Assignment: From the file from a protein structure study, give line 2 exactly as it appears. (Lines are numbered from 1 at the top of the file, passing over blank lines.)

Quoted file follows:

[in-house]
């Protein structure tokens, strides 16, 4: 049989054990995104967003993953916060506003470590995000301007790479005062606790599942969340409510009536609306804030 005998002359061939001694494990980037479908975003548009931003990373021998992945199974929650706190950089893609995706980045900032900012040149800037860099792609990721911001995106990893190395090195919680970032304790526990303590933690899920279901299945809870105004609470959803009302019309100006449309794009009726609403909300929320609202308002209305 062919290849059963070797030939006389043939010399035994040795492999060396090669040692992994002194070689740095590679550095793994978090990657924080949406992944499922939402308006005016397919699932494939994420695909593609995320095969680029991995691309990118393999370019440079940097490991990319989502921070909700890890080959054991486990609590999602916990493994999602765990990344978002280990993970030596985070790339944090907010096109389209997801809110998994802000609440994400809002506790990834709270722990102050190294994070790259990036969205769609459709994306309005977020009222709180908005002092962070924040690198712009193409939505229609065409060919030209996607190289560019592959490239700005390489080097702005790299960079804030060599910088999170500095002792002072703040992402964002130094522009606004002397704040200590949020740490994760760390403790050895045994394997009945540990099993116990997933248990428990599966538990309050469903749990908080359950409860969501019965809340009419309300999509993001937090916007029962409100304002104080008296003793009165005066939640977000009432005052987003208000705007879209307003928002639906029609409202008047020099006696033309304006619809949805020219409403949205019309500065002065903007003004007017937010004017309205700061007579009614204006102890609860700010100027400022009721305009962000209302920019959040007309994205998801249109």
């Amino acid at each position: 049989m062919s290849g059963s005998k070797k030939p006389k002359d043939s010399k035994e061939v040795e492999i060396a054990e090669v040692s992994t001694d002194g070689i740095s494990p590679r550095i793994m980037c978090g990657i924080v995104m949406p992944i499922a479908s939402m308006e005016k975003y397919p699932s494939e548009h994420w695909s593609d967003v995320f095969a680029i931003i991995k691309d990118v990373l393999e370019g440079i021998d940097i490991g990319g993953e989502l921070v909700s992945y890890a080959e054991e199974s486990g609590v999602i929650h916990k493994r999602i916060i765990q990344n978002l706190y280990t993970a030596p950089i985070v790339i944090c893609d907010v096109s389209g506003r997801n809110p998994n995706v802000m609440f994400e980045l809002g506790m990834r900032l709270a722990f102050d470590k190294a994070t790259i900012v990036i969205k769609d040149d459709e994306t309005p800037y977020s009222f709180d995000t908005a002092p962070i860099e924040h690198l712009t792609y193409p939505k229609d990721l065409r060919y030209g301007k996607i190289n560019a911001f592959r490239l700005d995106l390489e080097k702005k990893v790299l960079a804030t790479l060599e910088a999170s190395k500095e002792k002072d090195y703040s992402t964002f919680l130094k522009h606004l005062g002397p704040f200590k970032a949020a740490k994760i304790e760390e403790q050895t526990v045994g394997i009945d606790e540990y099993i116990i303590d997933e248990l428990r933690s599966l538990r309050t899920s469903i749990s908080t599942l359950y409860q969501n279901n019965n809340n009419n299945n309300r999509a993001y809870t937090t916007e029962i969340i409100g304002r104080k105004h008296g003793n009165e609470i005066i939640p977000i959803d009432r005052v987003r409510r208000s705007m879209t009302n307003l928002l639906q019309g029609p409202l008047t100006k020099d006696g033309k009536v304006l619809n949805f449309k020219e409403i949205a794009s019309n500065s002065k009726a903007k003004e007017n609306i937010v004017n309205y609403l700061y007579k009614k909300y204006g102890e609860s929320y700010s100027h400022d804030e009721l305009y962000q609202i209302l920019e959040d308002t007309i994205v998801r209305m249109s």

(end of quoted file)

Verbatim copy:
């Protein structure tokens, strides 16, 4: 049989054990995104967003993953916060506003470590995000301007790479005062606790599942969340409510009536609306804030 005998002359061939001694494990980037479908975003548009931003990373021998992945199974929650706190950089893609995706980045900032900012040149800037860099792609990721911001995106990893190395090195919680970032304790526990303590933690899920279901299945809870105004609470959803009302019309100006449309794009009726609403909300929320609202308002209305 062919290849059963070797030939006389043939010399035994040795492999060396090669040692992994002194070689740095590679550095793994978090990657924080949406992944499922939402308006005016397919699932494939994420695909593609995320095969680029991995691309990118393999370019440079940097490991990319989502921070909700890890080959054991486990609590999602916990493994999602765990990344978002280990993970030596985070790339944090907010096109389209997801809110998994802000609440994400809002506790990834709270722990102050190294994070790259990036969205769609459709994306309005977020009222709180908005002092962070924040690198712009193409939505229609065409060919030209996607190289560019592959490239700005390489080097702005790299960079804030060599910088999170500095002792002072703040992402964002130094522009606004002397704040200590949020740490994760760390403790050895045994394997009945540990099993116990997933248990428990599966538990309050469903749990908080359950409860969501019965809340009419309300999509993001937090916007029962409100304002104080008296003793009165005066939640977000009432005052987003208000705007879209307003928002639906029609409202008047020099006696033309304006619809949805020219409403949205019309500065002065903007003004007017937010004017309205700061007579009614204006102890609860700010100027400022009721305009962000209302920019959040007309994205998801249109």